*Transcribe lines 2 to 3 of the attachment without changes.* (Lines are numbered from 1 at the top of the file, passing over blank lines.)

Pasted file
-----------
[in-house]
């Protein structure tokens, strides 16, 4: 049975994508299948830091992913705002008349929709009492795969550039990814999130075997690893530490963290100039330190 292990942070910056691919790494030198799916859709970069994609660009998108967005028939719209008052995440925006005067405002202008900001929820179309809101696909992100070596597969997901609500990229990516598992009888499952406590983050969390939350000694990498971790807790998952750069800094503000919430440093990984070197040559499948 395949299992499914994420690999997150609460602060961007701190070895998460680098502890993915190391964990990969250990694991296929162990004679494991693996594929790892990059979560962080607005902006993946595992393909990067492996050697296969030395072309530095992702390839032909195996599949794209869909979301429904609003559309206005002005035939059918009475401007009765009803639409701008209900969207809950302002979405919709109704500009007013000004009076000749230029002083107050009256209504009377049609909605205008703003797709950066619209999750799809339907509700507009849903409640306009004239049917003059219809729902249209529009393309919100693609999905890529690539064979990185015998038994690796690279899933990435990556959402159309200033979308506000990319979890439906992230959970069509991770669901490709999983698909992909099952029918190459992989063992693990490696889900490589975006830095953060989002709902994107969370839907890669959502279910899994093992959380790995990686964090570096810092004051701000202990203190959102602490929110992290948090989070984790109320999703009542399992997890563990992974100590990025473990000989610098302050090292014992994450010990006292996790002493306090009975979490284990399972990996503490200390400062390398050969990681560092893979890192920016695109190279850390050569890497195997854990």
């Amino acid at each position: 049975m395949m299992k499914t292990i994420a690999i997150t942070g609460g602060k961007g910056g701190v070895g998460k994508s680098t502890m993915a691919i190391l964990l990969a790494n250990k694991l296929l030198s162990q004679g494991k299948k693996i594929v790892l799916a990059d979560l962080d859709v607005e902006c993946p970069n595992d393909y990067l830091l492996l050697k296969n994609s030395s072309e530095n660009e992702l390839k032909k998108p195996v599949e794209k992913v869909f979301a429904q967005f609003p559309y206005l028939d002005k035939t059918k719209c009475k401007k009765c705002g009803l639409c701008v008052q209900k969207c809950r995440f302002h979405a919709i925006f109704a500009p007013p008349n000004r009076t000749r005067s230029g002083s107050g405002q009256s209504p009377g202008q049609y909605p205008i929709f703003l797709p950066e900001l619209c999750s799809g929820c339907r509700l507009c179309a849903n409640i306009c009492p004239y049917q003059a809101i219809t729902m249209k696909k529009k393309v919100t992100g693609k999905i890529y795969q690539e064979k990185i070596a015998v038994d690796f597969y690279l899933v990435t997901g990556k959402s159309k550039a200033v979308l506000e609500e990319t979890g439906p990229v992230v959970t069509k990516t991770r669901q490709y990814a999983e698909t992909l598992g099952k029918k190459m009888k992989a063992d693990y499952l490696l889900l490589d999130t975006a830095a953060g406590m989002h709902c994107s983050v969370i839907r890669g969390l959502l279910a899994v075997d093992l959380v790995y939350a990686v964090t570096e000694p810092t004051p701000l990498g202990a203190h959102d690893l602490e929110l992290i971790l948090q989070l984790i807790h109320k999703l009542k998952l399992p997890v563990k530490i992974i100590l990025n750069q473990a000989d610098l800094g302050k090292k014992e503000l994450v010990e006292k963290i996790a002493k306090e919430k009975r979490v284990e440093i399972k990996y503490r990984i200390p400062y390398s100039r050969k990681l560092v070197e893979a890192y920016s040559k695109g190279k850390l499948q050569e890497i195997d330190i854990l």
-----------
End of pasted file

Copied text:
């Protein structure tokens, strides 16, 4: 049975994508299948830091992913705002008349929709009492795969550039990814999130075997690893530490963290100039330190 292990942070910056691919790494030198799916859709970069994609660009998108967005028939719209008052995440925006005067405002202008900001929820179309809101696909992100070596597969997901609500990229990516598992009888499952406590983050969390939350000694990498971790807790998952750069800094503000919430440093990984070197040559499948 395949299992499914994420690999997150609460602060961007701190070895998460680098502890993915190391964990990969250990694991296929162990004679494991693996594929790892990059979560962080607005902006993946595992393909990067492996050697296969030395072309530095992702390839032909195996599949794209869909979301429904609003559309206005002005035939059918009475401007009765009803639409701008209900969207809950302002979405919709109704500009007013000004009076000749230029002083107050009256209504009377049609909605205008703003797709950066619209999750799809339907509700507009849903409640306009004239049917003059219809729902249209529009393309919100693609999905890529690539064979990185015998038994690796690279899933990435990556959402159309200033979308506000990319979890439906992230959970069509991770669901490709999983698909992909099952029918190459992989063992693990490696889900490589975006830095953060989002709902994107969370839907890669959502279910899994093992959380790995990686964090570096810092004051701000202990203190959102602490929110992290948090989070984790109320999703009542399992997890563990992974100590990025473990000989610098302050090292014992994450010990006292996790002493306090009975979490284990399972990996503490200390400062390398050969990681560092893979890192920016695109190279850390050569890497195997854990």
């Amino acid at each position: 049975m395949m299992k499914t292990i994420a690999i997150t942070g609460g602060k961007g910056g701190v070895g998460k994508s680098t502890m993915a691919i190391l964990l990969a790494n250990k694991l296929l030198s162990q004679g494991k299948k693996i594929v790892l799916a990059d979560l962080d859709v607005e902006c993946p970069n595992d393909y990067l830091l492996l050697k296969n994609s030395s072309e530095n660009e992702l390839k032909k998108p195996v599949e794209k992913v869909f979301a429904q967005f609003p559309y206005l028939d002005k035939t059918k719209c009475k401007k009765c705002g009803l639409c701008v008052q209900k969207c809950r995440f302002h979405a919709i925006f109704a500009p007013p008349n000004r009076t000749r005067s230029g002083s107050g405002q009256s209504p009377g202008q049609y909605p205008i929709f703003l797709p950066e900001l619209c999750s799809g929820c339907r509700l507009c179309a849903n409640i306009c009492p004239y049917q003059a809101i219809t729902m249209k696909k529009k393309v919100t992100g693609k999905i890529y795969q690539e064979k990185i070596a015998v038994d690796f597969y690279l899933v990435t997901g990556k959402s159309k550039a200033v979308l506000e609500e990319t979890g439906p990229v992230v959970t069509k990516t991770r669901q490709y990814a999983e698909t992909l598992g099952k029918k190459m009888k992989a063992d693990y499952l490696l889900l490589d999130t975006a830095a953060g406590m989002h709902c994107s983050v969370i839907r890669g969390l959502l279910a899994v075997d093992l959380v790995y939350a990686v964090t570096e000694p810092t004051p701000l990498g202990a203190h959102d690893l602490e929110l992290i971790l948090q989070l984790i807790h109320k999703l009542k998952l399992p997890v563990k530490i992974i100590l990025n750069q473990a000989d610098l800094g302050k090292k014992e503000l994450v010990e006292k963290i996790a002493k306090e919430k009975r979490v284990e440093i399972k990996y503490r990984i200390p400062y390398s100039r050969k990681l560092v070197e893979a890192y920016s040559k695109g190279k850390l499948q050569e890497i195997d330190i854990l």